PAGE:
LAS VEGAS, NV -- One of the key technologies that makes augmented and mixed reality work is waveguides, and a company from the UK called WaveOptics is pushing a new family of waveguide modules designed for AR glasses that promise full color, relatively high field of view (FoV), lower cost, and more scalable manufacturing processes. When we met with WaveOptics at CES, reps would not divulge specifics, but did state that the company is working with tier-one customers, which is a coy way of saying that it’s probably in talks with the likes of Apple, Microsoft, and others.
(Psst, What’s A Waveguide?)
Waveguides are key components of AR glasses that--wait for it--guide waves of light from a projector to the glass in front of your eye so you can perceive virtual objects in 3D. It’s one of the core pieces of magic that enable the HoloLens to offer a completely self-contained headset that produces its amazing images on just an Intel Cherry Trail chip.
It’s perhaps instructive to contrast this model to fully occluded VR headsets like the Vive and Rift. When you strap on a VR HMD, you’re essentially putting a small monitor right in front of your face. When you run a VR experience for the headset, all the graphics have to be fully rendered at high resolutions and framerates and produced on that little display. Really, it’s just a small version of what happens between your gaming PC and monitor, but in binocular form and with a pair of lenses between your eyeballs and the display so you can see everything in 3D. This requires tremendous computational resources.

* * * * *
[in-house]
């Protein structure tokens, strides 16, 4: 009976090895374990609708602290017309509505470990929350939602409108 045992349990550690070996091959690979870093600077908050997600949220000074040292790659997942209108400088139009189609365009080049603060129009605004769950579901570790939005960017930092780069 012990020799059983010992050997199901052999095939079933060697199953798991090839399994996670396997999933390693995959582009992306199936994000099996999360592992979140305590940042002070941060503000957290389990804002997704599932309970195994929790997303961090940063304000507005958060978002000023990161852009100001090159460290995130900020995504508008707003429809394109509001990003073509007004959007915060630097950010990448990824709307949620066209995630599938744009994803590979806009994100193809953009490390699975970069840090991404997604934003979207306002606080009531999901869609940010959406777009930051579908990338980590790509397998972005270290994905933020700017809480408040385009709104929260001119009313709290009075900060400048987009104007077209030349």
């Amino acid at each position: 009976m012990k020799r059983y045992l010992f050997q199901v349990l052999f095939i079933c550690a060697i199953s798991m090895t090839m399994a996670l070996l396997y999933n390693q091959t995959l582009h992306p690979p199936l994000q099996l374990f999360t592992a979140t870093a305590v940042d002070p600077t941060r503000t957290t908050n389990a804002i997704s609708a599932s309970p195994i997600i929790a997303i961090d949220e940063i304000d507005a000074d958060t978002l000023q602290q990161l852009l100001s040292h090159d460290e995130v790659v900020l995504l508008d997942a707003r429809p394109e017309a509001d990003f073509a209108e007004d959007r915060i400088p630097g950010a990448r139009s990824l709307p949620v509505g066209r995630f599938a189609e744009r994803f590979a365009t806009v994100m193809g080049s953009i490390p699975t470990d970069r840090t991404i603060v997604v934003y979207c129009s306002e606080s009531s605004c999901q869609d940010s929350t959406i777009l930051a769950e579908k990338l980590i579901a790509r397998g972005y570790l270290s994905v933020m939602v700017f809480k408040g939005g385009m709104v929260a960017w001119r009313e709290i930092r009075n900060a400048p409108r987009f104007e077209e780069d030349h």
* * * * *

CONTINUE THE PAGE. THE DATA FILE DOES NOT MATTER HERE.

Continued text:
The waveguide model is sort of the opposite. Instead of rendering graphics to a hi-res display, it uses what’s called a light engine to produce a tiny image that’s projected into the waveguide, which then allows you to see the image. Because the rendered image is so small (just as it is on the HoloLens), it requires little in the way of compute resources, which enables lightweight and slim eyeglass-type designs.
Physically speaking, a waveguide is a series of layered panes of glass with microns-thick air gaps between each pane. It resembles a lens from a pair of eyeglasses, but layered. There’s a prism at the top of the glass panes that bends the light from the projector down into the waveguide. There are no active electronics or moving parts in the actual waveguide.
The WaveOptics Phlox Modules
Combined, the light engine, projector, and waveguide form a module. WaveOptics has three variations of its modules (which it dubbed “Phlox”) in various stages of completion. Two offer binocular vision and 40-degree FoV; the other was a monocular prototype that simply showed how WaveOptics is working on achieving 50-55 degrees FoV.
Of the first two, one is the Phlox 40-Degree DMD module, and the other is the Phlox 40-Degree LCoS module. They’re functionally the same in terms of the end result that you can see, even though digital micromirror device (DMD) and liquid crystal on silicon (LCoS) are different display technologies. The former uses a TI display and offers low power requirements (about 0.5W per side); the latter costs less to produce but requires more power. The DMD module is going into production this summer, although our impression is that the LCoS module could be ready to go soon, as well.